My father passed away in the fall of 2007, and, as is customary in these situations, my family was flooded with sympathy food. Meals, snacks, desserts—you name it, our amazing friends delivered it. Through no fault of the kind, thoughtful cooks involved, though, there wasn’t much enjoyment in the majority of that eating.
We had perfect weather the night before the memorial service. Close friends and family members crowded around the patio table as many bottles of wine were opened and stories were told, both funny and bittersweet. Earlier in the day, one of those chef-friends had dropped off a basket of homemade Italian baked goods, which was brought out, passed around, and promptly demolished. I don’t remember eating anything else that evening. I know I did, but that focaccia—dense, chewy, salty, studded with briny kalamata olives and sprinkled with rosemary—was the only thing I really tasted.
Lucky for me, she shared the recipe; unlucky for me (and for you), it’s been languishing in my email ever since. I couldn’t bring myself to cook a whole lot in the weeks that followed, never mind something that would take me back to that unbearable span of time. But I was reminded of my moment of carbohydrate nirvana a few months later, when a food blogger I most enjoy posted instructions for her own take on the savory treat.
Her recipe calls for fresh yeast; I didn’t have that and substituted an equal amount of active-dry, a conversion that wasn’t quite right. (Half a teaspoon would have been closer.) My finished product was airier than focaccia should be, but it tasted so good that I’ve repeated the mistake each time I’ve made it. It’s simply delicious.
With oven-sweetened tomatoes and a punch of oregano, this version is pretty far from what we inhaled that evening nearly two years ago. That’s not a bad thing; it’s a step in the right direction.
One of these days, I’ll get to the other recipe.
The Wednesday Chef’s Focaccia di Patate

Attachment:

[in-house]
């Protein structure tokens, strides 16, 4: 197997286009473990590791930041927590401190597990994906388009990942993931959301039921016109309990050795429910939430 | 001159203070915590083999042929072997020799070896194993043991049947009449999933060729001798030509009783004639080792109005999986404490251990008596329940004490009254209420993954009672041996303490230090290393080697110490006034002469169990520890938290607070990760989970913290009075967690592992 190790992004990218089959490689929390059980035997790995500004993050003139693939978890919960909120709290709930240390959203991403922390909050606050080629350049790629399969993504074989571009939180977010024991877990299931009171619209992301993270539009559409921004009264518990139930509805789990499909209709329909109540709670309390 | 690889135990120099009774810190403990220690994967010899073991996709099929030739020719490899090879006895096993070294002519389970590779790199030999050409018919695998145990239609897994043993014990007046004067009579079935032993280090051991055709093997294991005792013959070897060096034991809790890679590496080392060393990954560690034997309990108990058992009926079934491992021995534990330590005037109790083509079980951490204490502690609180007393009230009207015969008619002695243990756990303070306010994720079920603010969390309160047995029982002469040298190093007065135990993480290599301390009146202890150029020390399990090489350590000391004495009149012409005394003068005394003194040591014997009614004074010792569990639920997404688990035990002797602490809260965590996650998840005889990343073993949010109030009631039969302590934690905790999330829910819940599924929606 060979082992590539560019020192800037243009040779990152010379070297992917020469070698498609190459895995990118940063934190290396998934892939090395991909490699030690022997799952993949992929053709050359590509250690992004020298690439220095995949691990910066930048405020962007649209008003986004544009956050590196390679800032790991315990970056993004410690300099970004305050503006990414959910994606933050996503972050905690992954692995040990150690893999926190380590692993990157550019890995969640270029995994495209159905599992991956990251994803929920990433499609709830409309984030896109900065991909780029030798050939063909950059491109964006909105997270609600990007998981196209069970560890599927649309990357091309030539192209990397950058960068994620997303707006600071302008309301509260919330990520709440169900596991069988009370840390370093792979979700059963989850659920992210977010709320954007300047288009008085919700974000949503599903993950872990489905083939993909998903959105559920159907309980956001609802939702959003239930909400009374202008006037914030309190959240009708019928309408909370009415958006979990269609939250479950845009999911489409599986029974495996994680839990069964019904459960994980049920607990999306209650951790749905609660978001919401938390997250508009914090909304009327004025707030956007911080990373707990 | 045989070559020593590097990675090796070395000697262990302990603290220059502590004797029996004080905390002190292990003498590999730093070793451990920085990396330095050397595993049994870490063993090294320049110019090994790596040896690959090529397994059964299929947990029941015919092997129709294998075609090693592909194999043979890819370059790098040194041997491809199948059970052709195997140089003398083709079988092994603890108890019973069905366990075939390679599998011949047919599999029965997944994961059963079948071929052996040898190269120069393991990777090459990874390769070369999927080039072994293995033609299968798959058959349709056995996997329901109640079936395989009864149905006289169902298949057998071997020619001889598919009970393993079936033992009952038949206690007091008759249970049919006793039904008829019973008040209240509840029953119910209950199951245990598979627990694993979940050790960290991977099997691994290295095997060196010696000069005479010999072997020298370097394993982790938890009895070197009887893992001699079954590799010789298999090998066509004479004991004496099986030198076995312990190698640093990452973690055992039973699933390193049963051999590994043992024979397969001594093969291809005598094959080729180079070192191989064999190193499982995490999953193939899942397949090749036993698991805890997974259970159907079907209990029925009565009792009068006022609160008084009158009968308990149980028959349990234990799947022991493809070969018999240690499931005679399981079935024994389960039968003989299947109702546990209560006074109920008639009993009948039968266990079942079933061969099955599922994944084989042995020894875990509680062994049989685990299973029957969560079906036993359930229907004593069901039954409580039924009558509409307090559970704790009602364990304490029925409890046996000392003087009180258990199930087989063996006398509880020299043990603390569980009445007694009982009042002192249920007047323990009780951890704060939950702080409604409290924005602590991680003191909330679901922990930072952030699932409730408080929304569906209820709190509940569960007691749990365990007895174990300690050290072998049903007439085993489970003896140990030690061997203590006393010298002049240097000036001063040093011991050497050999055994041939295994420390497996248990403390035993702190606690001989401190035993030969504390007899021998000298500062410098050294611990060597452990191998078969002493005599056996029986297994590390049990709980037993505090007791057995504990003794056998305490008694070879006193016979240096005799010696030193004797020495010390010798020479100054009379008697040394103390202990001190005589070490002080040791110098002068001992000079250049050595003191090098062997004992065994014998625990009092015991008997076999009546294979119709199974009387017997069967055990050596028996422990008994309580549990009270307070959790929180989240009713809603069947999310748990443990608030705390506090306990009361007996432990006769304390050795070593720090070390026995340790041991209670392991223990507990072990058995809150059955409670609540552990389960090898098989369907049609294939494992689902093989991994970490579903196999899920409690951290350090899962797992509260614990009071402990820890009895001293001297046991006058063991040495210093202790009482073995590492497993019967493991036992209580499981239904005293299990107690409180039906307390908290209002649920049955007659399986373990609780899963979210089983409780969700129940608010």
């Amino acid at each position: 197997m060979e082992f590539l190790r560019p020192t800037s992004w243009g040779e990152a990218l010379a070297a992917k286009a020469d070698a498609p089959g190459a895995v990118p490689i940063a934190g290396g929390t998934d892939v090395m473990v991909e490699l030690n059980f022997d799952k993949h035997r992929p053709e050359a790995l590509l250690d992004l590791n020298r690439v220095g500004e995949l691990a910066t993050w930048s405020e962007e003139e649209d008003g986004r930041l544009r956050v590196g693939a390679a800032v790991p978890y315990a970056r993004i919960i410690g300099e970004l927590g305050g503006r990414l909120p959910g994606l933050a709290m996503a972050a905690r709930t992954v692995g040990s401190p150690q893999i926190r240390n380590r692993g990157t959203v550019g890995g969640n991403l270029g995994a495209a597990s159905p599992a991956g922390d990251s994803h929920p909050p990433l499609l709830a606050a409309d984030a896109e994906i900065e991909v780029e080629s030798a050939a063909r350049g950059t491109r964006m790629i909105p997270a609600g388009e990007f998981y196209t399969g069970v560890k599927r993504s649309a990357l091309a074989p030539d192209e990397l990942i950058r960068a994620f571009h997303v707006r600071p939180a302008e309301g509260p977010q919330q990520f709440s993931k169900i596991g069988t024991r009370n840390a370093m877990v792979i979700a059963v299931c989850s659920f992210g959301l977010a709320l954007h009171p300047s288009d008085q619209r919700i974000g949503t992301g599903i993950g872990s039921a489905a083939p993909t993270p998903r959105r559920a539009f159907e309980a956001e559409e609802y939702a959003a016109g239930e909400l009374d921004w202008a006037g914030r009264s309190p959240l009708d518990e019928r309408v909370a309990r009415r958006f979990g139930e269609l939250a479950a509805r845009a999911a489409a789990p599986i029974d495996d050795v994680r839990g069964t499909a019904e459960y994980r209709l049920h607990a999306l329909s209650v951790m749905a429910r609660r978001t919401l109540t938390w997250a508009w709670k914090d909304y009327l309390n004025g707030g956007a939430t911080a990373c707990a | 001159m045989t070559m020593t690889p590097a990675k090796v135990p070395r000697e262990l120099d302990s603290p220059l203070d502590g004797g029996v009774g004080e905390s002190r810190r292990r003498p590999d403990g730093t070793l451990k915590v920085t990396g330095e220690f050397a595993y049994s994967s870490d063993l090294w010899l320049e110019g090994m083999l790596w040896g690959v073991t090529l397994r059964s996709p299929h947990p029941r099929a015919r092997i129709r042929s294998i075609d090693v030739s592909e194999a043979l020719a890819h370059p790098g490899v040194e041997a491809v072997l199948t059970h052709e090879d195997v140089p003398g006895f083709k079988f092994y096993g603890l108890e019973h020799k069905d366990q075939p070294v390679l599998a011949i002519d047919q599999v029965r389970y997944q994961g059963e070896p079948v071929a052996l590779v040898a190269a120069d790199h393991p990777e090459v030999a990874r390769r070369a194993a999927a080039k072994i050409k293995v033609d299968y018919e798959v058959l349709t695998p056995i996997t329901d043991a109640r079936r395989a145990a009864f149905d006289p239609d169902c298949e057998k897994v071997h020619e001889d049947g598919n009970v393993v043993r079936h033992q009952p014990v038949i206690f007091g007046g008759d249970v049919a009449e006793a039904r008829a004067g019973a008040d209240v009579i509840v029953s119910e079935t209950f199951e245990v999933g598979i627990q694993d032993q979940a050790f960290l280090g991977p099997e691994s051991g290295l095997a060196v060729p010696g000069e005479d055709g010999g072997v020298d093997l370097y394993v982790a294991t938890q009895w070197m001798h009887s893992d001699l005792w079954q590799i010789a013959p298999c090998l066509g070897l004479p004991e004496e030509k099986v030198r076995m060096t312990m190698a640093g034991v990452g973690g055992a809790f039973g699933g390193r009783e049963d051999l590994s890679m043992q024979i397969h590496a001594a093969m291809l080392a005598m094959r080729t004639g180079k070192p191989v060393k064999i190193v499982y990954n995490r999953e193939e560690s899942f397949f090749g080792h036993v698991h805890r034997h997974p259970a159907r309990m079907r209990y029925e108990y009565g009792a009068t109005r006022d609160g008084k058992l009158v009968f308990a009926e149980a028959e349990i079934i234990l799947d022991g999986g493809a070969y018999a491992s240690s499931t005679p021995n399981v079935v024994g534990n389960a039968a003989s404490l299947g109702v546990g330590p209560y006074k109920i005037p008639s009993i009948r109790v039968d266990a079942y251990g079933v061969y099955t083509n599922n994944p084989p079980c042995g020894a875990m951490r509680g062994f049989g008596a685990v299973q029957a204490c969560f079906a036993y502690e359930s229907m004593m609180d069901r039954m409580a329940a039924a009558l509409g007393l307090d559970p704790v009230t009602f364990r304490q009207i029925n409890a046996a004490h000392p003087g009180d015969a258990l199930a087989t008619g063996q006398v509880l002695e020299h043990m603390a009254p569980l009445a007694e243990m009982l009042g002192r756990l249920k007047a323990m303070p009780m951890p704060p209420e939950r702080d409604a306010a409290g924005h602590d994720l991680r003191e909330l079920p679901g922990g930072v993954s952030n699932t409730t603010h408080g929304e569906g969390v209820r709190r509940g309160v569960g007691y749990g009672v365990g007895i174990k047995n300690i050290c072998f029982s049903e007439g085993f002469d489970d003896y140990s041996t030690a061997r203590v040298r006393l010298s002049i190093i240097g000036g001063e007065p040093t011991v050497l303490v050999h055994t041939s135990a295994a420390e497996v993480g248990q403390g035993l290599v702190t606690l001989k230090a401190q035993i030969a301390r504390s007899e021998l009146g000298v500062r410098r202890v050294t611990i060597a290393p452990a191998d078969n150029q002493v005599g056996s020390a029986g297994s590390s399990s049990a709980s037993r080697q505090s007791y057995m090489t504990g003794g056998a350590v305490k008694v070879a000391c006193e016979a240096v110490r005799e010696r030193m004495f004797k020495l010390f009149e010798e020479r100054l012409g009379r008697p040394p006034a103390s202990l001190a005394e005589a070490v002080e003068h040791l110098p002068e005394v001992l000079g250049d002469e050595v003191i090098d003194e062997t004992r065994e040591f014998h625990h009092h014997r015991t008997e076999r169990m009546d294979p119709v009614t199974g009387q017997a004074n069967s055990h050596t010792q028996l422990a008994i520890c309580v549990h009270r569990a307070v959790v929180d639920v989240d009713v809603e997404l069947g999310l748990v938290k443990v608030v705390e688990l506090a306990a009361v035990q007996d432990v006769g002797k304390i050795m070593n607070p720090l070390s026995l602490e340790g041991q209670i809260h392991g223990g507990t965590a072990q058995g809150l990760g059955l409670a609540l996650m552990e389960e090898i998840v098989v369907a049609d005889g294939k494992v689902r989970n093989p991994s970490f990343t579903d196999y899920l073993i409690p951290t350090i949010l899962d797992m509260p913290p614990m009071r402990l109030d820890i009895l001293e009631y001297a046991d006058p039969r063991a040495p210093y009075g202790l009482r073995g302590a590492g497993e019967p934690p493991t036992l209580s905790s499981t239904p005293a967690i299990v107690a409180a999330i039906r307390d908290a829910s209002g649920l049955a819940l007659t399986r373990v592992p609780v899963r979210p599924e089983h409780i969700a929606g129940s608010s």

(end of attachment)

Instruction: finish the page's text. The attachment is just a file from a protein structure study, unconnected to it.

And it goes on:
Makes one 8-inch focaccia
1 medium Yukon Gold potato
2 cups all-purpose flour, plus more as needed
1 teaspoon fresh yeast
A pinch of sugar
1½ teaspoons salt, plus more for salting water
2/3 cup warm water
3 tablespoons extra-virgin olive oil
½ pint of cherry or grape tomatoes, sliced crosswise
1 to 2 teaspoons dried oregano
Coarse sea salt
1. Wash the potato and place in a small saucepan along with enough water to cover the potato by an inch. Place the pot over high heat, covered, and bring to a boil. Add a handful of kosher salt to the water. Simmer until the potato is tender when pierced with a knife, around 20 minutes. Drain the potato and let it cool. Peel the potato and mash finely with a fork. Set aside.
2. Put the yeast in a large mixing bowl along with a pinch of sugar. Add the warm water in a thin stream over the yeast, using a fork to help dissolve the yeast entirely. Let the mixture stand for a few minutes.
3. Pour the flour into the yeast water and stir with a fork, then add the mashed potato and the salt. The dough will be relatively thick and shaggy. Use the fork to incorporate the potato into the flour. Add 2 tablespoons of olive oil and begin to knead the dough by hand. It will come together quite quickly. Knead against the bowl for a minute or so, until it is relatively smooth. Add more flour if the dough is too sticky to handle. Form the dough into a ball and let it rest, covered with a kitchen towel, in the bowl for an hour.
4. Cut a piece of parchment paper to fit the bottom of an 8-inch cake pan. Using your fingertips, gently release the puffy and risen dough from the bowl and place it in the cake pan. Gently tug and pat it out so that it fits the pan. Cover the top of the focaccia with the tomato halves, distributing them evenly. Sprinkle the oregano and a large pinch of coarse salt over the tomatoes, drizzle with the remaining tablespoon of olive oil, and let it rest for another hour.
5. While the focaccia is resting, preheat the oven to 425 degrees. Place the cake pan in the oven and bake for 40 minutes, rotating the pan halfway through. Let cool on a rack for 20 minutes before removing the focaccia from the pan.